I have a volume on my 12.3.1 M1 Macbook Pro, /System/Volumes/Data, which has attributes apfs, local, journaled, nobrowse, protect but not noatime. I would assume, then, that any access of a file in this volume will update the file's access time (which I get with stat -f '%Sa' /path/to/file). However, when I run cat /path/to/file, I don't see it being updated, nor when I do a simple open/read/close in C. What's going on here?

  • 1
    It has nothing to do with the OS but the filesystem. APFS doesn't support the updating of atime when a file is opened or read. HFS, however, does.
    – Jeff Holt
    Commented May 31, 2022 at 1:48

2 Answers 2


APFS has slightly different default semantics on access timestamps than you might expect. In particular, by default the access timestamp of a file is only updated on read if the currently stored access timestamp is prior to the file's modification timestamp.

You can change that to get the traditional behavior by setting the feature flag APFS_FEATURE_STRICTATIME on the volume. This is not something an ordinary user should have to do, so I would recommend against going for that option unless you have very specific requirements.

  • Thanks. Yeah I wanted to make sure it wasn't auto-updating atime for performance reasons.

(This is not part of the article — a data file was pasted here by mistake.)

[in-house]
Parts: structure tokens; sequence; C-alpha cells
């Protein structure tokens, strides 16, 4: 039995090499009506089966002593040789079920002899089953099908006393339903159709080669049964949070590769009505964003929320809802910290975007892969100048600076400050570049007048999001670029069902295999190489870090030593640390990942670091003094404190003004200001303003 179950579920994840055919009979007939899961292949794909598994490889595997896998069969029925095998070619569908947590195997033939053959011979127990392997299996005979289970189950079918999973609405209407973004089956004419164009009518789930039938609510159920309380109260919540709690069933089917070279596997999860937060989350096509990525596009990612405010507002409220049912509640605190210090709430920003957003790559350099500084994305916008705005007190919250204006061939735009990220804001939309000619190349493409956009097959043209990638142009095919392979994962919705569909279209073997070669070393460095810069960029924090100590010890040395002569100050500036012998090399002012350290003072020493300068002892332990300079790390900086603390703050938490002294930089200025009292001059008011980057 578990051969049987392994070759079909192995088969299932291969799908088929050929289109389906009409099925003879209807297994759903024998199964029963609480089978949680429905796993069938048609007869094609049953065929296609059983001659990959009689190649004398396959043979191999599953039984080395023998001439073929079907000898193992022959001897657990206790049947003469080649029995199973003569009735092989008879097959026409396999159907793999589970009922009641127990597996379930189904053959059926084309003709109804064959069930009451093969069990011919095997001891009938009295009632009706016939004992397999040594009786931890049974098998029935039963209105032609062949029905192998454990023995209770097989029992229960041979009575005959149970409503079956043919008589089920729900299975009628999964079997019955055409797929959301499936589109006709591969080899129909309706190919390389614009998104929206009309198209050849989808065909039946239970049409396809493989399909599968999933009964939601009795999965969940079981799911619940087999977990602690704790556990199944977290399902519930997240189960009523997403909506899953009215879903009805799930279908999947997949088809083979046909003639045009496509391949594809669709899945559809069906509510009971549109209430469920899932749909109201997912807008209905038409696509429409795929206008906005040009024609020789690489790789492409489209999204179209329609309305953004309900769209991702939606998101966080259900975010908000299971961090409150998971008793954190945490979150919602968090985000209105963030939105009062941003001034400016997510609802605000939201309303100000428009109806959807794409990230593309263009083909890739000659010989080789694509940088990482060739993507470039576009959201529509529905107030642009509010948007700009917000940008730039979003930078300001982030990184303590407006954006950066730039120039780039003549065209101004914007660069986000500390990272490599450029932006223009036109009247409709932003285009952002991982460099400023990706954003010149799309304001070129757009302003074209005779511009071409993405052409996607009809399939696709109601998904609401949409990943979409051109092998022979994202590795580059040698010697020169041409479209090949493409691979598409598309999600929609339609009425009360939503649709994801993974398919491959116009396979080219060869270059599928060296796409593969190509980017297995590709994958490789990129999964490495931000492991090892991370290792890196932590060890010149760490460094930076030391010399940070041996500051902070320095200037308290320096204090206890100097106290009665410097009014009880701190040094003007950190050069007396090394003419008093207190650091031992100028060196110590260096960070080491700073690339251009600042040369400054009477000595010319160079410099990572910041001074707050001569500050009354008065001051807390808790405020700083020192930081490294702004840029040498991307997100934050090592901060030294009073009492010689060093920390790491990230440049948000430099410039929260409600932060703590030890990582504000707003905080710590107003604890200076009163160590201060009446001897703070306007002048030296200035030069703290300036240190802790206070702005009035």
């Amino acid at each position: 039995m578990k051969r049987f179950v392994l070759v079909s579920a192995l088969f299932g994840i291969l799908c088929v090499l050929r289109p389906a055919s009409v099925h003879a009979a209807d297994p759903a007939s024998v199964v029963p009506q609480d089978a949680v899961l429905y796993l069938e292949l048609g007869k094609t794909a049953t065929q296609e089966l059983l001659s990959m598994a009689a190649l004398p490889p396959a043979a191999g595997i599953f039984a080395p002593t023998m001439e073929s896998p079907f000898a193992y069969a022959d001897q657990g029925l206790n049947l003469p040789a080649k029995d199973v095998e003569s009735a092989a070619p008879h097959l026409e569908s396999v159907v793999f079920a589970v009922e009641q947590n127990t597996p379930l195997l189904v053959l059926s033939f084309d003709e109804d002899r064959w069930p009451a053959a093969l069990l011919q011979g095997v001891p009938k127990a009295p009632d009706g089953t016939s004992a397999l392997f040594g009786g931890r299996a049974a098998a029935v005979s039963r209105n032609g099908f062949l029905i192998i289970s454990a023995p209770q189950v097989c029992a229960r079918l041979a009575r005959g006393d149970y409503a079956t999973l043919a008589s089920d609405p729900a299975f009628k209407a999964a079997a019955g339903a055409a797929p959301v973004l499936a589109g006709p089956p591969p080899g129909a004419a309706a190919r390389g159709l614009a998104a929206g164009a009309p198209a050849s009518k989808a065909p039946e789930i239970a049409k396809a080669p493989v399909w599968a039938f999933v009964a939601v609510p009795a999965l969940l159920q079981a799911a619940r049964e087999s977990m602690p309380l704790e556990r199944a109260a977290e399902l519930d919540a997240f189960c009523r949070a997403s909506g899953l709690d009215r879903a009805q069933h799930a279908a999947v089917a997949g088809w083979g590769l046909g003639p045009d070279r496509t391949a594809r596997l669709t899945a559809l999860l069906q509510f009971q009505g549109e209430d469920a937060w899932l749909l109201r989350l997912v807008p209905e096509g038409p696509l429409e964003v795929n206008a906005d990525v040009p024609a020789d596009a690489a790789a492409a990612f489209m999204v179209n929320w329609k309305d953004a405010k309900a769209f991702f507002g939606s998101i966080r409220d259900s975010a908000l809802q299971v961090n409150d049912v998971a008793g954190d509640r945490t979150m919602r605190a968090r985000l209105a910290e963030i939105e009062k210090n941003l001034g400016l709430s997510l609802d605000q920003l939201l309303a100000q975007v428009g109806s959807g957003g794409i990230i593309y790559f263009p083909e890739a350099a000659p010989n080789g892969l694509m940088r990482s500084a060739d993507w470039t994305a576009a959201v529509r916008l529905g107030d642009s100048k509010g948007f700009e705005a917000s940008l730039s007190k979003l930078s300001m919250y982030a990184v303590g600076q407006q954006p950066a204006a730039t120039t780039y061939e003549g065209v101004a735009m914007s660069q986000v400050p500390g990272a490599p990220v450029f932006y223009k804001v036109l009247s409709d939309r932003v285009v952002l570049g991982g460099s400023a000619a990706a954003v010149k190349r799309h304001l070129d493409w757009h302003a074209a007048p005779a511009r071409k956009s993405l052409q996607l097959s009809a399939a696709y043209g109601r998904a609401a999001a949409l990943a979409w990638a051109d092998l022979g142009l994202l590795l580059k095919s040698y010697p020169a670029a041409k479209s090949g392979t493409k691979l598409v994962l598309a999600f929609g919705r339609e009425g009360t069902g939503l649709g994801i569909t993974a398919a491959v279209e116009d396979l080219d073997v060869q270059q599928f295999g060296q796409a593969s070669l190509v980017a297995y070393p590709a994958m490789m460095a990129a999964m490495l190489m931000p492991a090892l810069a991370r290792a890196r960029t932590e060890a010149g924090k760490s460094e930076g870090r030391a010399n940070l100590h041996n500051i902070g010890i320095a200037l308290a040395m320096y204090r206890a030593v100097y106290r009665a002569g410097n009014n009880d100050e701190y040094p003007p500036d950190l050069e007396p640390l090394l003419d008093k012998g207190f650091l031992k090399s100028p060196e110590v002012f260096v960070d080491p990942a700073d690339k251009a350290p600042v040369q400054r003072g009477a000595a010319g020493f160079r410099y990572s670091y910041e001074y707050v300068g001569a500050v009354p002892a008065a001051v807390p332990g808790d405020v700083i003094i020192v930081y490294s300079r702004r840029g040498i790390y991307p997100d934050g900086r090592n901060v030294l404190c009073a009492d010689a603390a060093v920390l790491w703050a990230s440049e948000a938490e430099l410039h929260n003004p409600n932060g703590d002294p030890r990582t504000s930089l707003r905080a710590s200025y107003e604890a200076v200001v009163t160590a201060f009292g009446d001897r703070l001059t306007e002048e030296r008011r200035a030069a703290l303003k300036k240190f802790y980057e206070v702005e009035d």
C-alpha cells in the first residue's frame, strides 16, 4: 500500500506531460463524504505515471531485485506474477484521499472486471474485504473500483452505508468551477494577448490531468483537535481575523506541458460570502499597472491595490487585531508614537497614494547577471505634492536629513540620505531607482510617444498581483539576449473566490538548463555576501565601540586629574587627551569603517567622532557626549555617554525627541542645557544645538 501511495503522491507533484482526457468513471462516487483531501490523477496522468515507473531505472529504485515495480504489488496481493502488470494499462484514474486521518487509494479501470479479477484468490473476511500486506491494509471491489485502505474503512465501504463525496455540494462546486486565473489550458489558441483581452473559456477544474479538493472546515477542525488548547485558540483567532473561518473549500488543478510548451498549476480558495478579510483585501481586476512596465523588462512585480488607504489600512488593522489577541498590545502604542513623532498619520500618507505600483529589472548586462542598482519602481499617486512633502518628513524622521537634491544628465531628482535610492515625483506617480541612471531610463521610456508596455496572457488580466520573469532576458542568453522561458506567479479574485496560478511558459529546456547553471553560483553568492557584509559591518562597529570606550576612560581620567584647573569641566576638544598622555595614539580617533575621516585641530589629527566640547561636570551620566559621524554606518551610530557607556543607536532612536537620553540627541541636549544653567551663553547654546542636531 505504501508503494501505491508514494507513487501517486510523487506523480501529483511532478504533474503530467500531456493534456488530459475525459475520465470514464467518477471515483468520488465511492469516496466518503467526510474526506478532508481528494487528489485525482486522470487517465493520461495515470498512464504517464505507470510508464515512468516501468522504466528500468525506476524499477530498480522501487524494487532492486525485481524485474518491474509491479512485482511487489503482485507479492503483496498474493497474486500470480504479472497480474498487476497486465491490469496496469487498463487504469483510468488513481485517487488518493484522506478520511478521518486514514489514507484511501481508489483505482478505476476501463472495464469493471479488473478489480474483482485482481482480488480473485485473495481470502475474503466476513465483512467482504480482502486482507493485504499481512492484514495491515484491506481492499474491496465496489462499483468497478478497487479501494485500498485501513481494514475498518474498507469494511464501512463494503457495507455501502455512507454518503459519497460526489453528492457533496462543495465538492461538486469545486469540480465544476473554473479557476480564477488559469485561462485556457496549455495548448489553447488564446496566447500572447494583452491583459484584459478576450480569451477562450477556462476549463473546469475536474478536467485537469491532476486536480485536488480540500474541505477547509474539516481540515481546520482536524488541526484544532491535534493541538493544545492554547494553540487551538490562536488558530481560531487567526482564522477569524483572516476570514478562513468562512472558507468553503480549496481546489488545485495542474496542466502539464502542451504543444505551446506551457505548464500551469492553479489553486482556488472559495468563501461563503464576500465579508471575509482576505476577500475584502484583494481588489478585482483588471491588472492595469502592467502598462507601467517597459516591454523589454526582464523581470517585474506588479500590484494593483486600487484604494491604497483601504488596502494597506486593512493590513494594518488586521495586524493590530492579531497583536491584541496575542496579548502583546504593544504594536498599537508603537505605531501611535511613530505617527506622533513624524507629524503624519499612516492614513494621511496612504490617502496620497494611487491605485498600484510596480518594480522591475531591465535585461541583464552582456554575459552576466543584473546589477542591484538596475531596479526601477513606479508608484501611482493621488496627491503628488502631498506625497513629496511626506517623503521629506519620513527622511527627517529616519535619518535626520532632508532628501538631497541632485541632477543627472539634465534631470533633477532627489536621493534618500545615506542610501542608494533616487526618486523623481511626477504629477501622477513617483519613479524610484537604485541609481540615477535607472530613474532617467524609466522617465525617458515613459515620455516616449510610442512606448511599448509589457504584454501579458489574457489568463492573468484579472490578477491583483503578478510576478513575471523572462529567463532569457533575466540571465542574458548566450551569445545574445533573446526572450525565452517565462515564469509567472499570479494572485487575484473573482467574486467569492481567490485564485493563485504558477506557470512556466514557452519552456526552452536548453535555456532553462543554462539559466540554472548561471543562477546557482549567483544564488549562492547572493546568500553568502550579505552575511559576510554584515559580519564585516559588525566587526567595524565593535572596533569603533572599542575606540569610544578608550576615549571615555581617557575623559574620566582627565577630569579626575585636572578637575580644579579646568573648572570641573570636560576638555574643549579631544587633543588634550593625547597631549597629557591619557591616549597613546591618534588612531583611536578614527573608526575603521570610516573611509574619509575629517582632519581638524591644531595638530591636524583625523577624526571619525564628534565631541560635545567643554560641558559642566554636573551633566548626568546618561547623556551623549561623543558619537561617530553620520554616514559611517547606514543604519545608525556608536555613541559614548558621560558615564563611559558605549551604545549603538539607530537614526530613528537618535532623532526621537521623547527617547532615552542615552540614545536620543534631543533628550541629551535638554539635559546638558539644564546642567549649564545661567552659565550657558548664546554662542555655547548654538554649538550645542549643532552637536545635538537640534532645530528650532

– meisel
    Commented May 31, 2022 at 14:01

you can add the strictatime feature with the mount -u -o strictatime command.

% mount | grep '/System/Volumes/Data '
/dev/disk1s1 on /System/Volumes/Data (apfs, local, journaled, nobrowse)
% sudo mount -u -o nobrowse,strictatime /dev/disk1s1 /System/Volumes/Data
% mount | grep '/System/Volumes/Data '
/dev/disk1s1 on /System/Volumes/Data (apfs, local, journaled, strictatime, nobrowse)


% man mount
    Always update the file access time when reading from a file. Without this option the
    filesystem may default to a less strict update mode, where some access time updates are
    skipped for performance reasons. This option could be ignored if it is not supported by the

NOTE: you will need to add "protect" if the "Data" volume has the "protect" option set. otherwise, you get an error.

% mount | grep '/System/Volumes/Data '
/dev/disk3s1 on /System/Volumes/Data (apfs, local, journaled, nobrowse, protect)
% sudo mount -u -o nobrowse,strictatime /dev/disk3s1 /System/Volumes/Data
mount_apfs: volume could not be mounted: Invalid argument
mount: /System/Volumes/Data failed with 66
% sudo mount -u -o protect,nobrowse,strictatime /dev/disk3s1 /System/Volumes/Data
% mount | grep '/System/Volumes/Data '
/dev/disk3s1 on /System/Volumes/Data (apfs, local, journaled, strictatime, nobrowse, protect)

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